Research Profile: Dr. Paul Loprinzi, exercise science

February 8, 2012

Dr. Paul Loprinzi's research focuses on promoting physical activity across the lifespan and examining the effects of different training methods on endurance performance in distance runners.

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Dr. Paul Loprinzi
Assistant Professor of Exercise Science
Phone: 502-272-8008

BS and MS, Portland State University
Ph.D., Oregon State University

Listen: radio interview on exercise aiding sleep
His research model is that the promotion of positive health behaviors (i.e., physical activity) during early childhood may lead into lifelong engagement in physical activity, as well as the development of athletic excellence during late childhood and adulthood.

In the area of physical activity promotion, Loprinzi's primary area of research, he conducts studies in each phase of the Behavioral Epidemiological Framework, including:
  • examining the link between physical activity and health
  • assessing the validity and reliability of methods used to measure physical activity behavior
  • identifying psycho-social factors that influence physical activity behavior
  • evaluating the efficacy and feasibility of physical activity interventions
  • translating research into practice through review studies

Sleep & Physical Activity
A recent study, published in the journal Mental Health and Physical Activity, examined the association between physical activity and sleep in a nationally representative sample of over 2,600 adults ranging in age between 20 and 85 years. Findings showed that adults who engaged in 150 minutes of moderate-to-vigorous physical activity per week were less likely to feel overly sleepy during the day, have leg cramps while sleeping and have difficulty concentrating when tried, compared to those engaging in less physical activity.

Pregnancy & Physical Activity
As a follow-up to the previous study, also published in the journal Mental Health and Physical Activity, he showed that among 138 pregnant women, for every one-minute increase in moderate-to-vigorous physical activity, pregnant women were 17 percent less likely to have difficulty finishing a meal because of being tired or sleepy.

Other pregnancy-related research, published in the Journal of Obstetrics, Gynecology and Neonatal Nursing, shows that among 141 pregnant women, those who were not depressed spent significantly more time in moderate-to-vigorous physical activity per day than pregnant women with some depression (14.4 minutes per day vs. 8.7 minutes per day). After controlling for age, race-ethnicity, marital status, smoking status, body mass index and gestation, pregnant women who met current physical activity guidelines (150 minutes of moderate-to-vigorous physical activity per week) were 10.7 times less likely to be depressed.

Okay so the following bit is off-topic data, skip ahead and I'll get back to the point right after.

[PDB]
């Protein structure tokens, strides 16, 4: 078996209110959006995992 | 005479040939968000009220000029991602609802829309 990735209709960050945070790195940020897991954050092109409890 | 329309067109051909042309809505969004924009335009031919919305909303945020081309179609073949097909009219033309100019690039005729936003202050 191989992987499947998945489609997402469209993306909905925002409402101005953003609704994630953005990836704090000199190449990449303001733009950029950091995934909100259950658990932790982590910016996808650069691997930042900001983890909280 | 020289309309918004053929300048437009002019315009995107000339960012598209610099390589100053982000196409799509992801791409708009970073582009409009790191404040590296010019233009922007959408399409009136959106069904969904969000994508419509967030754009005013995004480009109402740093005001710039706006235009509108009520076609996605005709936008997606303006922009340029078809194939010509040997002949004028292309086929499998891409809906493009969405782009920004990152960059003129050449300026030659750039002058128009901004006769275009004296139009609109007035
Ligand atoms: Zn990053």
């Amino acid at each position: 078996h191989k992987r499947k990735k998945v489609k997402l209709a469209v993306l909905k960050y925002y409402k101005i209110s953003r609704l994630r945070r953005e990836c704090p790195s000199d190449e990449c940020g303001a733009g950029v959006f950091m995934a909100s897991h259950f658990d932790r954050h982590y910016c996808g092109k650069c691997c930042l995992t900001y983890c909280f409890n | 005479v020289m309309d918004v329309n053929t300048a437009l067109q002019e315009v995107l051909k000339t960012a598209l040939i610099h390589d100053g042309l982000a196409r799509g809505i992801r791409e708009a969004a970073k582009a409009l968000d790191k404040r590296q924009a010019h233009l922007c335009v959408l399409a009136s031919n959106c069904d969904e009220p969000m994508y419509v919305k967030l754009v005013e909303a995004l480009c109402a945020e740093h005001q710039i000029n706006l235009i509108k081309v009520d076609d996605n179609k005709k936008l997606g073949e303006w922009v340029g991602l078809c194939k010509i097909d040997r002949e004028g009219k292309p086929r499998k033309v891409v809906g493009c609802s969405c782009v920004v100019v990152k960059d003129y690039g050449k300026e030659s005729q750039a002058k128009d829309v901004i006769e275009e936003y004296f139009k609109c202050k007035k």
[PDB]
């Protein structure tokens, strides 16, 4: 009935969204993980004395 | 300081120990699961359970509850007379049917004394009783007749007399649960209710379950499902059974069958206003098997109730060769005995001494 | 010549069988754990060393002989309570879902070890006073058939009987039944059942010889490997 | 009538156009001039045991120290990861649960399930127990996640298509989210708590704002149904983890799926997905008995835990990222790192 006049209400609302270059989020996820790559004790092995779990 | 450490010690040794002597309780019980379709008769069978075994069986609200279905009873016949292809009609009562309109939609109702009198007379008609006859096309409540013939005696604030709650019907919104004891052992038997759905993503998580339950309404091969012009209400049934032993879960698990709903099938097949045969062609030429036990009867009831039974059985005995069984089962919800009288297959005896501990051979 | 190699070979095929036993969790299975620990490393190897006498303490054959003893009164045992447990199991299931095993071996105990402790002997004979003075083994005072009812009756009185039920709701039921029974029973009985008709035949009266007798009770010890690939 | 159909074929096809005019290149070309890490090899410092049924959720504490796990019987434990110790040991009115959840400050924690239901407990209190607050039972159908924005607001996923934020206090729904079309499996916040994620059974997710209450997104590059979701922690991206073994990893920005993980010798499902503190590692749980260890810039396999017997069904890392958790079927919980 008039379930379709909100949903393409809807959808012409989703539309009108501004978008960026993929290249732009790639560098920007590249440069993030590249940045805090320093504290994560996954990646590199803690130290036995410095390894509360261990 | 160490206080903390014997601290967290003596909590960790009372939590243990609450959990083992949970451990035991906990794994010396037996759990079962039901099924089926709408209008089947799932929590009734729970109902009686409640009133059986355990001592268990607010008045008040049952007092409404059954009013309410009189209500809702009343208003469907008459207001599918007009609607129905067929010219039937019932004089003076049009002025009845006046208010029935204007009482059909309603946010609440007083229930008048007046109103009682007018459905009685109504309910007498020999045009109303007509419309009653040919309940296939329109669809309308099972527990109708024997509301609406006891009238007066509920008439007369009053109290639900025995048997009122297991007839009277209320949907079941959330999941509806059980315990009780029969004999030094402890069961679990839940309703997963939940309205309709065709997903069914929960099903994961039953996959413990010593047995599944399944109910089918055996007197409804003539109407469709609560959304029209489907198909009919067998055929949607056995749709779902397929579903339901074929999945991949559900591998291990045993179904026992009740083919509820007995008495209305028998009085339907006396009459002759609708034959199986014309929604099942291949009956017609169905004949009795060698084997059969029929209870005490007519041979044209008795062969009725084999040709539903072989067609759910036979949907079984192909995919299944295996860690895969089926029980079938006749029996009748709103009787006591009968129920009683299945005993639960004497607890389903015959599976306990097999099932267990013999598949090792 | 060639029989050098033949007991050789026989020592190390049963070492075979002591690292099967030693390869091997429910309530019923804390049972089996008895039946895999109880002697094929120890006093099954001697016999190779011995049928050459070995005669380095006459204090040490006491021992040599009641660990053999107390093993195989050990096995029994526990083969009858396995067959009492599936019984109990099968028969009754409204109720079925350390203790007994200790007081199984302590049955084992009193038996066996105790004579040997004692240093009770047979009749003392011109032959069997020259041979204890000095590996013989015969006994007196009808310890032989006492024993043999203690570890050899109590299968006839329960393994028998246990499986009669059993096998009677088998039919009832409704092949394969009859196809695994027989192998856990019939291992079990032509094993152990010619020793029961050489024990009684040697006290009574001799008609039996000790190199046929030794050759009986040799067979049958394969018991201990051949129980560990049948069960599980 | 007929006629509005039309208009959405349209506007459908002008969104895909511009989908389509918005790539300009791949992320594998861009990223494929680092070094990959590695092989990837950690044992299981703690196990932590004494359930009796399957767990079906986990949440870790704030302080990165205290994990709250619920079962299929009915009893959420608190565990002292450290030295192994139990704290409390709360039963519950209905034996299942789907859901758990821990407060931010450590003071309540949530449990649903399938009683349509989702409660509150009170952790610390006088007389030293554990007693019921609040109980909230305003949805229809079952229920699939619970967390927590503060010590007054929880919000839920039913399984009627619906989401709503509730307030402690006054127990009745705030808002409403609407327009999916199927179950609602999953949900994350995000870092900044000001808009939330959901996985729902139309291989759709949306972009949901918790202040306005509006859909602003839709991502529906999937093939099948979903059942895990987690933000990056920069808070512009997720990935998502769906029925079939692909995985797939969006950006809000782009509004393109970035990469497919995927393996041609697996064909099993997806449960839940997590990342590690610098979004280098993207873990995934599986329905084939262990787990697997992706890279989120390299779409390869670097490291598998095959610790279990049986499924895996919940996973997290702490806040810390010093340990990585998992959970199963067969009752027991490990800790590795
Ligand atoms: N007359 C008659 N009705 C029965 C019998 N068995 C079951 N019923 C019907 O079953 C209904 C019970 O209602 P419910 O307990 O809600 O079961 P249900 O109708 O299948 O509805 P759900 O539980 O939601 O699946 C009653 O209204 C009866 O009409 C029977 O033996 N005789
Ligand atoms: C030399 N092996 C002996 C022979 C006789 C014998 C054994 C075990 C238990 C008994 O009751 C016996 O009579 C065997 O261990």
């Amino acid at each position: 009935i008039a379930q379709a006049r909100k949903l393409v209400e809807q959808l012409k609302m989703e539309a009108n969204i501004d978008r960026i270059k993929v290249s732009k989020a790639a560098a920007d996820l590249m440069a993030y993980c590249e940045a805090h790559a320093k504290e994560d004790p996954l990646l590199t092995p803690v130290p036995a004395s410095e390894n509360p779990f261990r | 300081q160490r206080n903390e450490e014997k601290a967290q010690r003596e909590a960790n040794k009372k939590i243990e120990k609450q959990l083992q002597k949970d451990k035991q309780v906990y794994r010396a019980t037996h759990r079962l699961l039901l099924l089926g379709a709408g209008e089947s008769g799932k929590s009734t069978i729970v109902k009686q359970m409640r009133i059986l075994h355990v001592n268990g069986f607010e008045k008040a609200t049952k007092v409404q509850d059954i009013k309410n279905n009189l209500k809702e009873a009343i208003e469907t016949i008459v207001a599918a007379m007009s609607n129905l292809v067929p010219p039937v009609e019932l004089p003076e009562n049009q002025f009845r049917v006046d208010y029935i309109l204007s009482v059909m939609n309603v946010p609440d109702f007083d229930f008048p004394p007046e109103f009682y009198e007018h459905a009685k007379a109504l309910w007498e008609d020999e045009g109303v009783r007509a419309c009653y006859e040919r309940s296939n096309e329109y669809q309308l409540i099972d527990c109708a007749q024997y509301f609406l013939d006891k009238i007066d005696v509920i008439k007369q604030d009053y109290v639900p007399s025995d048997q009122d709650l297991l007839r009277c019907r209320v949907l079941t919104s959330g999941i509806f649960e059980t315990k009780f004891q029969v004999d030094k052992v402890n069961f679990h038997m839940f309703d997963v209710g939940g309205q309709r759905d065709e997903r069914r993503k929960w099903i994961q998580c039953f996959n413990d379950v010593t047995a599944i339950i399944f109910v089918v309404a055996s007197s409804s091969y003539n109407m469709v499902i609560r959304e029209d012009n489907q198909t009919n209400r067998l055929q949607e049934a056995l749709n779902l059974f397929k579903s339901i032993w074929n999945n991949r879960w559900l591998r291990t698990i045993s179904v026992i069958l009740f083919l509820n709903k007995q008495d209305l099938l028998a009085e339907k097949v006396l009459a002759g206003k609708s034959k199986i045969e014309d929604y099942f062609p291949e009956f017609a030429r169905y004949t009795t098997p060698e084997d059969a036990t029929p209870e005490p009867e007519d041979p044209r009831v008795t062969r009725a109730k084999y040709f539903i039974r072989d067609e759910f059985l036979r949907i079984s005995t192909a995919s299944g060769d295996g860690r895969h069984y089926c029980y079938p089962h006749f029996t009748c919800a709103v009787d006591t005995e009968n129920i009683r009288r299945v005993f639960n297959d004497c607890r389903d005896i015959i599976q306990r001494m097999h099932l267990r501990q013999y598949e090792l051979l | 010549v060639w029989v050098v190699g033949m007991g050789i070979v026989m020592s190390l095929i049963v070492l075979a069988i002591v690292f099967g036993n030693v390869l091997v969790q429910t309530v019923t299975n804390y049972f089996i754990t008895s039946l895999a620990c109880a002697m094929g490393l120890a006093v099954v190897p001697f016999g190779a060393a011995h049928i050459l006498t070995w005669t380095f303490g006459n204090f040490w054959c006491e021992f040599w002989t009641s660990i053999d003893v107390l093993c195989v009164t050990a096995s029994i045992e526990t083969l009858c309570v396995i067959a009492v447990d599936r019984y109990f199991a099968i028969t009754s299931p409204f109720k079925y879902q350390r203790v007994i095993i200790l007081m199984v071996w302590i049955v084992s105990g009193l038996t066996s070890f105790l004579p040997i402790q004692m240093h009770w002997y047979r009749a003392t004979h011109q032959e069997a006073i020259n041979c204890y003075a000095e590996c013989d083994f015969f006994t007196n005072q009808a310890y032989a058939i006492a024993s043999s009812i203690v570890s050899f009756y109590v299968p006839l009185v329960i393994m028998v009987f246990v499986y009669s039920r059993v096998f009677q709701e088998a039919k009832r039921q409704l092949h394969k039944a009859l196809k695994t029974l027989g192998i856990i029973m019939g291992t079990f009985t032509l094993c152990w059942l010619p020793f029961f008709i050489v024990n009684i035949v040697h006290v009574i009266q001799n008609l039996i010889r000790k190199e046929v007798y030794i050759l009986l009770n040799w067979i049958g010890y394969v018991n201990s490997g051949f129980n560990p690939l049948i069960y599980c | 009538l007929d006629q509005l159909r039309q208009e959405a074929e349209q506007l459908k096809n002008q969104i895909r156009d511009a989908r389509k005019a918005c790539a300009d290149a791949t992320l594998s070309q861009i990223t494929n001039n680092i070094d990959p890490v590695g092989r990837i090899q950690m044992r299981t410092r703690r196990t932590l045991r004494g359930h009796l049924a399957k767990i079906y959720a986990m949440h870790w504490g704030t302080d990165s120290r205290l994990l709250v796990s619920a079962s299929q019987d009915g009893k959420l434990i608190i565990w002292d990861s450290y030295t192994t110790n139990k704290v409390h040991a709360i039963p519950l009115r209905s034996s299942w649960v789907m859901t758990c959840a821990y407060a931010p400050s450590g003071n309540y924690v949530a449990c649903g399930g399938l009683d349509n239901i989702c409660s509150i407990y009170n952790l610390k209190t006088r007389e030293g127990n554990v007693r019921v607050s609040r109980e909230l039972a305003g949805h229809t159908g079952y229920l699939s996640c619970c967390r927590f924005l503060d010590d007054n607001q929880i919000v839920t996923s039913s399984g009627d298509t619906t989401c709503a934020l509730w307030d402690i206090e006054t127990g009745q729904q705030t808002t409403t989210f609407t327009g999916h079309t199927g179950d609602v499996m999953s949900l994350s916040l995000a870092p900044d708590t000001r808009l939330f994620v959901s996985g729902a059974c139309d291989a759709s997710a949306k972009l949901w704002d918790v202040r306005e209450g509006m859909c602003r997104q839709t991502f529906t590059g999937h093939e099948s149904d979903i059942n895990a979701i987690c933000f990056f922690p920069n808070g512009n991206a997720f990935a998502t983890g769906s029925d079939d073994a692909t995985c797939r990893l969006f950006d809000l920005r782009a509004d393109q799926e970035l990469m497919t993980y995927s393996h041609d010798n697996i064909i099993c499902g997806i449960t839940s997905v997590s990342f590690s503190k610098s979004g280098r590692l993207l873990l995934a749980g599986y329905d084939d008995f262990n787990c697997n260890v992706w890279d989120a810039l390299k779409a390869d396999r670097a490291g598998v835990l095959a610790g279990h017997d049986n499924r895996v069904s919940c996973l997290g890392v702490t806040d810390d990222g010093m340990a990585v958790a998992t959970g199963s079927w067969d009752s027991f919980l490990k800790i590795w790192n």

Hearing & Physical Activity in Women
Published in the American Journal of Audiology, Loprinzi has shown that among 1,082 adult women, those with higher cardiorespiratory fitness had better hearing function at high and low frequencies.  Additionally, women with higher aerobic fitness were 6 percent more likely to have good hearing compared to worse hearing.

Breast Cancer & Physical Activity
Published in the Journal of Exercise Science and Fitness, he demonstrated that women who are regularly active have a 29 percent reduction in breast cancer risk. Among those who do develop breast cancer, however, his study published in the journal Breast Cancer showed that regular participation in physical activity may reduce common side effects of breast cancer treatment, such fatigue.  Following this, his study published in the Oncology Nursing Journal demonstrated that breast cancer survivors who begin participating in physical activity on a regular basis are less likely to develop recurring breast cancer.

Making Time for Physical Activity
"Given that physical activity has numerous health benefits, it is a public health priority to increase the activity levels among all individuals," said Loprinzi. "However, this is a challenging problem as most adults report they do not have enough time to be active."

A study by Loprinzi published in the American Journal of Health Promotion suggests that adults who perceive themselves as having little time to exercise may still be able to enhance their health by accumulating physical activity in short periods throughout the day, such as taking the stairs instead of the elevator or pacing while talking on the phone. "We examined the association between physical activity accumulated in short periods and in longer structured exercise bouts with numerous health outcomes, such as blood pressure, triglycerides, and total cholesterol, and showed that both physical activity approaches (short and long bouts) were equally associated with these health outcomes," he said.


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